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What finish for bathroom vanity

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Forum topic by ToddJB posted 160 days ago 586 views 0 times favorited 13 replies Add to Favorites Watch
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ToddJB

816 posts in 631 days


160 days ago

All,

I’m converting a dresser into our bathroom vanity. It currently has some sort of finish on it, but I want to put something very durable on it, as it will be getting splashed with water.

I would like to keep the low luster and rustic look. I’m not a fan of shiny.

I’m looking for some specific suggestions that I can pick up a Lowes or HD

Below are some pics



-- I came - I sawed - I over-built


13 replies so far

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LukieB

918 posts in 831 days


#1 posted 160 days ago

I’ve used this stuff before for a somewhat similar project.

A old blanket chest that they didn’t want to be shiny, but wanted to be protected from the kind of water stains that they wanted off of there from cups without a coaster and such. It had served some duty as a coffee table at one point…

-- Lucas, "Someday woodworks will be my real job, until then, there's this http://www.melbrownfarmsupply.com"

View pintodeluxe's profile

pintodeluxe

3032 posts in 1314 days


#2 posted 160 days ago

It really depends what is on the piece now. I like lacquer best, in the satin finish. It holds up well in bathroom vanity applications. If there is wax on the piece, any film finish like lacquer or poly will give you trouble.
You could try some in an inconspicuous area to see what the results are. If it dries without fish eyes, then you should be okay.
Shellac is also an option.

-- Willie, Washington "If You Choose Not To Decide, You Still Have Made a Choice" - Rush

View verdesardog's profile

verdesardog

76 posts in 1112 days


#3 posted 160 days ago

Looks like it has been stripped or sanded? I woul use water based polyurethane. Several coats.

-- .. heyoka ..

View Clint Searl's profile

Clint Searl

1320 posts in 862 days


#4 posted 160 days ago

Waterborne poly floor finish.

-- Clint Searl.............We deserve what we tolerate

View ToddJB's profile

ToddJB

816 posts in 631 days


#5 posted 160 days ago

Thanks for the suggestions, guys!

It has not been stripped or sanded, it was just finished with something while still pretty rough. You can see in the second pic that there is a color difference on the side where it goes inside of the cabinet where they stopped with the finish.

-- I came - I sawed - I over-built

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Grandpa

2983 posts in 1176 days


#6 posted 160 days ago

Clint, wouldn’t water harm your finish? I just inspected a 6 year old home that has a LOT of the cabinet finish damaged and worn. It has what looked like drops in the cabinet shelves. These were spot about the size of dimes that looked like water had been dropped on them and the clear finish had come off resulting in lighter places now that the stain is exposed. I am curious about some thoughts on water based poly for cabinets where water damage might occur.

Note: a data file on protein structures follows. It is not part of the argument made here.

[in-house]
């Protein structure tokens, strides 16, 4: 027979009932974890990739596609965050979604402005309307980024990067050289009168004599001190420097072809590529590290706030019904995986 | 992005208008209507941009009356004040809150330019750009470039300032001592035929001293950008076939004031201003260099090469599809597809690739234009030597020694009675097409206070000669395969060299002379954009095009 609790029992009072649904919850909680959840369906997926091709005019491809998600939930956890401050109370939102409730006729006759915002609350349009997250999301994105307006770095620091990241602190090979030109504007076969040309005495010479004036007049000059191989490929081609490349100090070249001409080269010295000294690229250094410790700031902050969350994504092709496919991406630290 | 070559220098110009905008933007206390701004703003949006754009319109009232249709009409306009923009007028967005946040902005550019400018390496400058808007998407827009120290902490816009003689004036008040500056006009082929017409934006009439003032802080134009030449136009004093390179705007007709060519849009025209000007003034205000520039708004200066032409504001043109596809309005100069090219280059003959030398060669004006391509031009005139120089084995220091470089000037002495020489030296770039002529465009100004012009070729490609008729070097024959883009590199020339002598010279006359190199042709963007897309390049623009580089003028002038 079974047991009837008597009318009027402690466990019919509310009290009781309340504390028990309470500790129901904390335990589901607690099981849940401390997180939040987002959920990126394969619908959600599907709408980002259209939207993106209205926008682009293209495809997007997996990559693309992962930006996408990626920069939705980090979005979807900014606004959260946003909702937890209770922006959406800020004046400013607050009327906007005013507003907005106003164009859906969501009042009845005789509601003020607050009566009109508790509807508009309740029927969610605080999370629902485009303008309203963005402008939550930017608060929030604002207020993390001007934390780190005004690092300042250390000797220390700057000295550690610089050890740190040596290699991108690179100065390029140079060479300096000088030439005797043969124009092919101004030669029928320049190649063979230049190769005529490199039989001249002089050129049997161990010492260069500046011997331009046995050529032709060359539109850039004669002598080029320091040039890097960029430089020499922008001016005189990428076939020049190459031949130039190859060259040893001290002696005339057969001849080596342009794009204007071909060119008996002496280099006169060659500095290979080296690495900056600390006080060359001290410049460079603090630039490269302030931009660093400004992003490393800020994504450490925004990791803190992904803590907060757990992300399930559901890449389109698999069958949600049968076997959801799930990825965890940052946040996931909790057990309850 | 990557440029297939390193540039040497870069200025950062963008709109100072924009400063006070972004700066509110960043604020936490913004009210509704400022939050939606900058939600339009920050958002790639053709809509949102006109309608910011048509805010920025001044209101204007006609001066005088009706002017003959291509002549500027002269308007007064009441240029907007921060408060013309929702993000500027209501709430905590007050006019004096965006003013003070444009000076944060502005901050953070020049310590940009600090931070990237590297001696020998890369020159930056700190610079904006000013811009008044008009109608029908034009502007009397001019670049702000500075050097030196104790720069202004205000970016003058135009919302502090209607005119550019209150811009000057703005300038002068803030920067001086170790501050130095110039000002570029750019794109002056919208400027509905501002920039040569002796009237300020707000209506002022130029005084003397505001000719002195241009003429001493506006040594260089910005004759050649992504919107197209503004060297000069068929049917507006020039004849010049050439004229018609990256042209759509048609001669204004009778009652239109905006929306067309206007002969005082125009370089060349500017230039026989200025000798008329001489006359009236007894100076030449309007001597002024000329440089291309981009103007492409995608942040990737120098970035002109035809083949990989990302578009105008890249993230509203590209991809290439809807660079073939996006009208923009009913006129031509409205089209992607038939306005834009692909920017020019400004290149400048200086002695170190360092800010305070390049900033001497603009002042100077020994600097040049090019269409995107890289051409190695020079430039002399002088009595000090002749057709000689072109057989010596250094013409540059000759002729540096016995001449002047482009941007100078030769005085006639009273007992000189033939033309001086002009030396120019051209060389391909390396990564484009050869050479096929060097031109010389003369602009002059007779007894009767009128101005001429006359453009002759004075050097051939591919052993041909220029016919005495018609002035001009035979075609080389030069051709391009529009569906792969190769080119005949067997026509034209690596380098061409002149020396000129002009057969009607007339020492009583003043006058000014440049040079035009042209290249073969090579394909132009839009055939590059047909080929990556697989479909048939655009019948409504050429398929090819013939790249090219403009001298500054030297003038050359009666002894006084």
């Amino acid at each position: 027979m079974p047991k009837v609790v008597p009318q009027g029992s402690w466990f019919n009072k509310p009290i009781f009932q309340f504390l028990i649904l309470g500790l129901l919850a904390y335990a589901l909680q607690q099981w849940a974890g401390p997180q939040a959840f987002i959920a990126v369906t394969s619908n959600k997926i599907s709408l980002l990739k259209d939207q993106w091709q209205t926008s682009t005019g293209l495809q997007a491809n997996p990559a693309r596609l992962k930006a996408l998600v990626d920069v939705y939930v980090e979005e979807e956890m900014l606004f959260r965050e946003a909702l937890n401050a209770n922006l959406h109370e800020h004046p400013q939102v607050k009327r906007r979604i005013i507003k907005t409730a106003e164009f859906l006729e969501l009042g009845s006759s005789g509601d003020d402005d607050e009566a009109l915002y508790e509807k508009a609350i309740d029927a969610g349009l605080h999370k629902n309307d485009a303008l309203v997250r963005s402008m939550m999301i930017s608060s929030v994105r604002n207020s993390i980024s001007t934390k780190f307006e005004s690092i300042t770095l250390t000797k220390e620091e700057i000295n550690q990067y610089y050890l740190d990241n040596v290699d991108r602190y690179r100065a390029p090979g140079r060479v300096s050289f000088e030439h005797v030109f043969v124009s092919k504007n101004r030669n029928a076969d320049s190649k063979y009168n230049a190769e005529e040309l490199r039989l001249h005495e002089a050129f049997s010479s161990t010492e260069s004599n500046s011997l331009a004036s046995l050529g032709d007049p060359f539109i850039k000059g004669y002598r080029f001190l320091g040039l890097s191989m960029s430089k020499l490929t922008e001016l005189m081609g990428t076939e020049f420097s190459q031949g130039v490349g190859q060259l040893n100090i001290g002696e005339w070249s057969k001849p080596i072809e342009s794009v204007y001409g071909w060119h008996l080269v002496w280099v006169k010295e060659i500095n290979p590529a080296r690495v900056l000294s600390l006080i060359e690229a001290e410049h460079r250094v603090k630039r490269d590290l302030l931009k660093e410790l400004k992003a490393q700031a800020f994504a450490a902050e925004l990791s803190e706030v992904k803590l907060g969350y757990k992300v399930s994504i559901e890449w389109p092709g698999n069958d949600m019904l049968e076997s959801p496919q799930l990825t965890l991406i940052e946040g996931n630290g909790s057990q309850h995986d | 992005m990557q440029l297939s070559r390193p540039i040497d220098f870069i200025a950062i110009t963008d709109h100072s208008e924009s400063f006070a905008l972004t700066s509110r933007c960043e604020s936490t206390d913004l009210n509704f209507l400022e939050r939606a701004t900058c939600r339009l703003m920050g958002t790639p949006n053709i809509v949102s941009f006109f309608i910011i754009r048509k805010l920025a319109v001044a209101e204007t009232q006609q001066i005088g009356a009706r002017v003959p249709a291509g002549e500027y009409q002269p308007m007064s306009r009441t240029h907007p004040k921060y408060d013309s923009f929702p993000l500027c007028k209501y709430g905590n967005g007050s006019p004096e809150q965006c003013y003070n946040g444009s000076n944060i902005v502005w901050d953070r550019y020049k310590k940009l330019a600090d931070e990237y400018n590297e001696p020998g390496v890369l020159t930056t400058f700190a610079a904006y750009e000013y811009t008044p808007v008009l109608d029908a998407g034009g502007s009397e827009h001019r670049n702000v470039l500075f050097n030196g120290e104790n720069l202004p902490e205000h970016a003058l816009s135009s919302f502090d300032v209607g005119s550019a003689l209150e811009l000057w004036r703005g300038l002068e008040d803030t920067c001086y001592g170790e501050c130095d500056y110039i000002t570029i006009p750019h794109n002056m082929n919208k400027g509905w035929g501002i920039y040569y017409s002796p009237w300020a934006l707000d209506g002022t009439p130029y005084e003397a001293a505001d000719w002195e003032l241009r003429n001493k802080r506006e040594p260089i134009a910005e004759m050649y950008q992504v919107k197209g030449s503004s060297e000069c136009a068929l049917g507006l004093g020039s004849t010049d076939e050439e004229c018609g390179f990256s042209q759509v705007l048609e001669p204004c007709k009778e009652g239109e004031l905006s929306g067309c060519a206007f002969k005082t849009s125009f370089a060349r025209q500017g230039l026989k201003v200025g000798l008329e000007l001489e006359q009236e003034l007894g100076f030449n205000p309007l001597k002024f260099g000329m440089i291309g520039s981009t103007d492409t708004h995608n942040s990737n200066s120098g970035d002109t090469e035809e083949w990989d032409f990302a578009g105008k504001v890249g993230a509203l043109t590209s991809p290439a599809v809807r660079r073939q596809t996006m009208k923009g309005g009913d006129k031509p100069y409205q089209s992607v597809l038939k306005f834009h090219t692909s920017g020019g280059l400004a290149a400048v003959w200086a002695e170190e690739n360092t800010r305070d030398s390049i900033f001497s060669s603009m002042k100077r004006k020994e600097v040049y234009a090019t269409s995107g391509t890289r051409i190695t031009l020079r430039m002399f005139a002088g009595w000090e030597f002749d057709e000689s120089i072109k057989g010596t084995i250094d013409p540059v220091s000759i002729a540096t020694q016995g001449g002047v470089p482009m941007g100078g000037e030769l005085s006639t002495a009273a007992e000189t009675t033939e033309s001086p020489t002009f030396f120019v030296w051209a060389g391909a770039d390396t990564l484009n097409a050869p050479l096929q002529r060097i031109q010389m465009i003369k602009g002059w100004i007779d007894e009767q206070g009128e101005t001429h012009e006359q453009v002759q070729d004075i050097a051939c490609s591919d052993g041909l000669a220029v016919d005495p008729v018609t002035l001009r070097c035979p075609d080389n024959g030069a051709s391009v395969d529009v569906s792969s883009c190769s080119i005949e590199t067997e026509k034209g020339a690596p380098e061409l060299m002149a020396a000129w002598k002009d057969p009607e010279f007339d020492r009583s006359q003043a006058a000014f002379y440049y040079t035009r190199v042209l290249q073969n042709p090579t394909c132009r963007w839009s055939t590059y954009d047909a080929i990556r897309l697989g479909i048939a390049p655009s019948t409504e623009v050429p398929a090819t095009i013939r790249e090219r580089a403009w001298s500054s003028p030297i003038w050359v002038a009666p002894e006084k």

View Clint Searl's profile

Clint Searl

1320 posts in 862 days


#7 posted 159 days ago

Grandpa, short of a conversion varnish or other catalyzed finish, a poly floor finish is about as tough as it gets. I like Bona Mega, an oxygen cross-linking poly.

BTW, on this project, I would strip any old finish completely before doing anything else.

-- Clint Searl.............We deserve what we tolerate

View Keith Glass's profile

Keith Glass

8 posts in 375 days


#8 posted 155 days ago

Cross-linking -poly is the best option for the above shown bathroom vanities.

The two things for this

1 : Highly durable
2 : Highly moisture resistant.

http://www.thertastore.com

-- Keith Glass

View bigblockyeti's profile

bigblockyeti

929 posts in 222 days


#9 posted 155 days ago

I built a mirror frame to go in the bath and used a high gloss lacquer, while that glossy look isn’t what you’re looking for, you could get it in satin and burnish it a little if your looking for even less of a reflective finish. You’d be able to slowly achieve just the sheen your looking for with this method.

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Grandpa

2983 posts in 1176 days


#10 posted 154 days ago

Well, I was reading Clint Searl’s answer above and he says WATER BORNE poly. Is that not water based?? I believe water will cause this to release. Thanks

View Keith Glass's profile

Keith Glass

8 posts in 375 days


#11 posted 151 days ago

You are absolutely right Grandpa.

-- Keith Glass

View Henry6's profile

Henry6

36 posts in 528 days


#12 posted 151 days ago

That is looking good enough,But its wood so make sure that you have coated it already with some stain or there are chances that the wood might come in contact with the water.

View KingoftheForest's profile

KingoftheForest

1 post in 144 days


#13 posted 144 days ago

I build vanities and have found the best top coat is the two part epoxy made by Glaze Coat. Its made for water areas and is also used on bar tops. You pour it on and its leveled using a glue spreader.The finish is gloss but can be dulled up with fine steel wool. It works great for the ruff unsanded serfaces.

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